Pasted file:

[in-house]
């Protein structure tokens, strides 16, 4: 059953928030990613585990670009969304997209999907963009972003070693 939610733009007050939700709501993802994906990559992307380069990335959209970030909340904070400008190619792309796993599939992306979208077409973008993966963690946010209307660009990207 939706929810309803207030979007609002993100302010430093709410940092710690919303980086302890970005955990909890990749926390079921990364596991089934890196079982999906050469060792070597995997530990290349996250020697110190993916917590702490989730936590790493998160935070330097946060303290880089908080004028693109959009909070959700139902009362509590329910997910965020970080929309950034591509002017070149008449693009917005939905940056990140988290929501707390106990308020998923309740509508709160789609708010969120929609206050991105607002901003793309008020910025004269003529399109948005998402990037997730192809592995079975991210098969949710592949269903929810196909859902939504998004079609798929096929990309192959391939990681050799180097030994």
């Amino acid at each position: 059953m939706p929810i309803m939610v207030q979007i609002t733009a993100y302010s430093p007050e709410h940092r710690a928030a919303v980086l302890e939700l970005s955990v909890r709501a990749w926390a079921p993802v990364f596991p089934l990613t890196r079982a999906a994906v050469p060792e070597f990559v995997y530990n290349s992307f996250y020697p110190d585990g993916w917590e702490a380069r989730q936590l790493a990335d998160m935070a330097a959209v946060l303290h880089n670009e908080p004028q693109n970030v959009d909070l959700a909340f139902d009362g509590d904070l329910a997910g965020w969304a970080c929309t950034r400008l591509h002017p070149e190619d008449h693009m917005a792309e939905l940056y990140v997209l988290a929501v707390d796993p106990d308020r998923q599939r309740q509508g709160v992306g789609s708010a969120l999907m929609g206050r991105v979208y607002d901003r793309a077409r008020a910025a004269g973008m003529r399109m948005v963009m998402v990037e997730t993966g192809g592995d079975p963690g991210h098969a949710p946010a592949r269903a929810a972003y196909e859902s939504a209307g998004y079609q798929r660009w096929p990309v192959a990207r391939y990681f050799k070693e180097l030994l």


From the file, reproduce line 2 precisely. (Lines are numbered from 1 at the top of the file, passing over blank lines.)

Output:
């Protein structure tokens, strides 16, 4: 059953928030990613585990670009969304997209999907963009972003070693 939610733009007050939700709501993802994906990559992307380069990335959209970030909340904070400008190619792309796993599939992306979208077409973008993966963690946010209307660009990207 939706929810309803207030979007609002993100302010430093709410940092710690919303980086302890970005955990909890990749926390079921990364596991089934890196079982999906050469060792070597995997530990290349996250020697110190993916917590702490989730936590790493998160935070330097946060303290880089908080004028693109959009909070959700139902009362509590329910997910965020970080929309950034591509002017070149008449693009917005939905940056990140988290929501707390106990308020998923309740509508709160789609708010969120929609206050991105607002901003793309008020910025004269003529399109948005998402990037997730192809592995079975991210098969949710592949269903929810196909859902939504998004079609798929096929990309192959391939990681050799180097030994």